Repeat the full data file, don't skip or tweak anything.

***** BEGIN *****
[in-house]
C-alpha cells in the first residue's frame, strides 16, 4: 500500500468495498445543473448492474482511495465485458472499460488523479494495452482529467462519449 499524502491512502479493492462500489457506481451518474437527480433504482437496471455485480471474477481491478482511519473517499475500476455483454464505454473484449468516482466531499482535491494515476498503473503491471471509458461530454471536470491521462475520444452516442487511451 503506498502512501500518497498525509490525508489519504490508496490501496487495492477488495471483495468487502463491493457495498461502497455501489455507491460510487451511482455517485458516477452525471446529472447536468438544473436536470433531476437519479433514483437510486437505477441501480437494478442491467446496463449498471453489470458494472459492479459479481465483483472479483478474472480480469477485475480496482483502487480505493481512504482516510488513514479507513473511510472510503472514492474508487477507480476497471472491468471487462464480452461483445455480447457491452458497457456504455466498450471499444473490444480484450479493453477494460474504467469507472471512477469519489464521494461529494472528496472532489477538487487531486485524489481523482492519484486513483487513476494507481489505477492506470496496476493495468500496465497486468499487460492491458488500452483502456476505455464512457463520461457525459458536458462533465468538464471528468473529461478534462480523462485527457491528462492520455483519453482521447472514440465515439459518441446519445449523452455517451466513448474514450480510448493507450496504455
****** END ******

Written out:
[in-house]
C-alpha cells in the first residue's frame, strides 16, 4: 500500500468495498445543473448492474482511495465485458472499460488523479494495452482529467462519449 499524502491512502479493492462500489457506481451518474437527480433504482437496471455485480471474477481491478482511519473517499475500476455483454464505454473484449468516482466531499482535491494515476498503473503491471471509458461530454471536470491521462475520444452516442487511451 503506498502512501500518497498525509490525508489519504490508496490501496487495492477488495471483495468487502463491493457495498461502497455501489455507491460510487451511482455517485458516477452525471446529472447536468438544473436536470433531476437519479433514483437510486437505477441501480437494478442491467446496463449498471453489470458494472459492479459479481465483483472479483478474472480480469477485475480496482483502487480505493481512504482516510488513514479507513473511510472510503472514492474508487477507480476497471472491468471487462464480452461483445455480447457491452458497457456504455466498450471499444473490444480484450479493453477494460474504467469507472471512477469519489464521494461529494472528496472532489477538487487531486485524489481523482492519484486513483487513476494507481489505477492506470496496476493495468500496465497486468499487460492491458488500452483502456476505455464512457463520461457525459458536458462533465468538464471528468473529461478534462480523462485527457491528462492520455483519453482521447472514440465515439459518441446519445449523452455517451466513448474514450480510448493507450496504455